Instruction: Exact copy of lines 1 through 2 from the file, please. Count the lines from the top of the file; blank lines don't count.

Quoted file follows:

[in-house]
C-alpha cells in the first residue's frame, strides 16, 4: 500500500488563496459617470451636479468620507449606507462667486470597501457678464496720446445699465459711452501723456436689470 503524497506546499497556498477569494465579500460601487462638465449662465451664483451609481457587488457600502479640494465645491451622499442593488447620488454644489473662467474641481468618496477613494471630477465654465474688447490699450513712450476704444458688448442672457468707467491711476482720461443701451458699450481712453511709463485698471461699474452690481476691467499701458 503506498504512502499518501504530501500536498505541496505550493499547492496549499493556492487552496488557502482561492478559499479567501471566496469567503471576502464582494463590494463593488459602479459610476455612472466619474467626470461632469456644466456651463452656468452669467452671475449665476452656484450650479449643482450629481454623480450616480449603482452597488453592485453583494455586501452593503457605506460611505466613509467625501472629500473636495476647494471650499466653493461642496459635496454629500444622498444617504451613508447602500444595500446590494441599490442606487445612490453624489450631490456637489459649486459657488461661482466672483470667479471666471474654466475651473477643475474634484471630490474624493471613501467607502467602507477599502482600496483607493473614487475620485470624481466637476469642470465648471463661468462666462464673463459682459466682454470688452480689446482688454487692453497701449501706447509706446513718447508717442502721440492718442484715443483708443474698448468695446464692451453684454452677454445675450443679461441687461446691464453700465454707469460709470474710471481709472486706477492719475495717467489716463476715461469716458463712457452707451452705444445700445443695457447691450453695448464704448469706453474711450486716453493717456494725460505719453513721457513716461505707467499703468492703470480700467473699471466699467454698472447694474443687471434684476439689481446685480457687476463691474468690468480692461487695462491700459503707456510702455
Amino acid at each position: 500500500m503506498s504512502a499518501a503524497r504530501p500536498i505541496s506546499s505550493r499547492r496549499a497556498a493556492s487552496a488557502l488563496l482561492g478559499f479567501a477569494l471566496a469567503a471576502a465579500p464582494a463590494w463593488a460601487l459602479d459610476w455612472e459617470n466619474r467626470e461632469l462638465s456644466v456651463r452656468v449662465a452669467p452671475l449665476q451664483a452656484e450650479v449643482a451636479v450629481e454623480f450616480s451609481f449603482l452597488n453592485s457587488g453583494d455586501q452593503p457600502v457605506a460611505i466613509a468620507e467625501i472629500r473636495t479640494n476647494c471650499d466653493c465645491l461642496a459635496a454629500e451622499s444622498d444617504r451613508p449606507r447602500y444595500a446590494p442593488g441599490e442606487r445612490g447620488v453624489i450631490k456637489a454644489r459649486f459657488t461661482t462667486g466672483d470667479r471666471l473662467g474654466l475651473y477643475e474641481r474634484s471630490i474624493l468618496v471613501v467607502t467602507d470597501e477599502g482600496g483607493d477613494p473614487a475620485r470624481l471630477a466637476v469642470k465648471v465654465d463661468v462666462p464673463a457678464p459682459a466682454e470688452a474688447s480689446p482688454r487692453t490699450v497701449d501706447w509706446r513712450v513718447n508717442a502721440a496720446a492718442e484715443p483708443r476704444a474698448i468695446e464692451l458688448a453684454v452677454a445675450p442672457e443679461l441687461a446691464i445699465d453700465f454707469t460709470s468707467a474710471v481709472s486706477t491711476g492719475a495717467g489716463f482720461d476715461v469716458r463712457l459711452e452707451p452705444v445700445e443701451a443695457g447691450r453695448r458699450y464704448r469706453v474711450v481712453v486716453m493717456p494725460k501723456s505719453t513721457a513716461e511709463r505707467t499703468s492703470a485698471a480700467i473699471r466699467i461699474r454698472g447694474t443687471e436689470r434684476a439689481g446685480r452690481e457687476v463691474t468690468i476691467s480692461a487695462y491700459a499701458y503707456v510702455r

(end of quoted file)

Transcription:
[in-house]
C-alpha cells in the first residue's frame, strides 16, 4: 500500500488563496459617470451636479468620507449606507462667486470597501457678464496720446445699465459711452501723456436689470 503524497506546499497556498477569494465579500460601487462638465449662465451664483451609481457587488457600502479640494465645491451622499442593488447620488454644489473662467474641481468618496477613494471630477465654465474688447490699450513712450476704444458688448442672457468707467491711476482720461443701451458699450481712453511709463485698471461699474452690481476691467499701458 503506498504512502499518501504530501500536498505541496505550493499547492496549499493556492487552496488557502482561492478559499479567501471566496469567503471576502464582494463590494463593488459602479459610476455612472466619474467626470461632469456644466456651463452656468452669467452671475449665476452656484450650479449643482450629481454623480450616480449603482452597488453592485453583494455586501452593503457605506460611505466613509467625501472629500473636495476647494471650499466653493461642496459635496454629500444622498444617504451613508447602500444595500446590494441599490442606487445612490453624489450631490456637489459649486459657488461661482466672483470667479471666471474654466475651473477643475474634484471630490474624493471613501467607502467602507477599502482600496483607493473614487475620485470624481466637476469642470465648471463661468462666462464673463459682459466682454470688452480689446482688454487692453497701449501706447509706446513718447508717442502721440492718442484715443483708443474698448468695446464692451453684454452677454445675450443679461441687461446691464453700465454707469460709470474710471481709472486706477492719475495717467489716463476715461469716458463712457452707451452705444445700445443695457447691450453695448464704448469706453474711450486716453493717456494725460505719453513721457513716461505707467499703468492703470480700467473699471466699467454698472447694474443687471434684476439689481446685480457687476463691474468690468480692461487695462491700459503707456510702455